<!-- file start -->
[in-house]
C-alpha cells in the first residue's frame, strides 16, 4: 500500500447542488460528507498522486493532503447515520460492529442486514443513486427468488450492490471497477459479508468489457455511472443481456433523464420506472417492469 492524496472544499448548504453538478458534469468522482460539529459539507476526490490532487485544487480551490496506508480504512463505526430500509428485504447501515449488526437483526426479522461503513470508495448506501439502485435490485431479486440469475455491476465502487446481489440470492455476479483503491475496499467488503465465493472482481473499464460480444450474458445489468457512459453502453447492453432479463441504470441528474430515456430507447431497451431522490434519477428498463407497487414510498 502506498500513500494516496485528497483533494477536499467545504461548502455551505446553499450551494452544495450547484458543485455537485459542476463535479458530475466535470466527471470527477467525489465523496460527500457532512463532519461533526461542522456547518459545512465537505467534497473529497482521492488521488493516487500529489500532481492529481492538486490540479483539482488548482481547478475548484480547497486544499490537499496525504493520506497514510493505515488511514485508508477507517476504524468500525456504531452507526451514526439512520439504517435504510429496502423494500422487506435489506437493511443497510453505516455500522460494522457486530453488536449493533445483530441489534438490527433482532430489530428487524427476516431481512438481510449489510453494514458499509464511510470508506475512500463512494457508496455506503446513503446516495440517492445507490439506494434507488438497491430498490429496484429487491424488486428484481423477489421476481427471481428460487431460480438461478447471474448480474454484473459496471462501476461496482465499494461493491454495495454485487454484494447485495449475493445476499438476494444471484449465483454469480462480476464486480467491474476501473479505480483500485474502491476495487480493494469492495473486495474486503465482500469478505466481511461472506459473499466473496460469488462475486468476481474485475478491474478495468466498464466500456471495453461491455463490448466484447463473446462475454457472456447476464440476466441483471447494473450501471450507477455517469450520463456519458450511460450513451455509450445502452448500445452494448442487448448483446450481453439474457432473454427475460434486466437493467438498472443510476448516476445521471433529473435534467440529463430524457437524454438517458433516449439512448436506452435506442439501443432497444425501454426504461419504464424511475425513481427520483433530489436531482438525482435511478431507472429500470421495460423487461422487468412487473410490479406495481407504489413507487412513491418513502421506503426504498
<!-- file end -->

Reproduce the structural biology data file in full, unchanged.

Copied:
[in-house]
C-alpha cells in the first residue's frame, strides 16, 4: 500500500447542488460528507498522486493532503447515520460492529442486514443513486427468488450492490471497477459479508468489457455511472443481456433523464420506472417492469 492524496472544499448548504453538478458534469468522482460539529459539507476526490490532487485544487480551490496506508480504512463505526430500509428485504447501515449488526437483526426479522461503513470508495448506501439502485435490485431479486440469475455491476465502487446481489440470492455476479483503491475496499467488503465465493472482481473499464460480444450474458445489468457512459453502453447492453432479463441504470441528474430515456430507447431497451431522490434519477428498463407497487414510498 502506498500513500494516496485528497483533494477536499467545504461548502455551505446553499450551494452544495450547484458543485455537485459542476463535479458530475466535470466527471470527477467525489465523496460527500457532512463532519461533526461542522456547518459545512465537505467534497473529497482521492488521488493516487500529489500532481492529481492538486490540479483539482488548482481547478475548484480547497486544499490537499496525504493520506497514510493505515488511514485508508477507517476504524468500525456504531452507526451514526439512520439504517435504510429496502423494500422487506435489506437493511443497510453505516455500522460494522457486530453488536449493533445483530441489534438490527433482532430489530428487524427476516431481512438481510449489510453494514458499509464511510470508506475512500463512494457508496455506503446513503446516495440517492445507490439506494434507488438497491430498490429496484429487491424488486428484481423477489421476481427471481428460487431460480438461478447471474448480474454484473459496471462501476461496482465499494461493491454495495454485487454484494447485495449475493445476499438476494444471484449465483454469480462480476464486480467491474476501473479505480483500485474502491476495487480493494469492495473486495474486503465482500469478505466481511461472506459473499466473496460469488462475486468476481474485475478491474478495468466498464466500456471495453461491455463490448466484447463473446462475454457472456447476464440476466441483471447494473450501471450507477455517469450520463456519458450511460450513451455509450445502452448500445452494448442487448448483446450481453439474457432473454427475460434486466437493467438498472443510476448516476445521471433529473435534467440529463430524457437524454438517458433516449439512448436506452435506442439501443432497444425501454426504461419504464424511475425513481427520483433530489436531482438525482435511478431507472429500470421495460423487461422487468412487473410490479406495481407504489413507487412513491418513502421506503426504498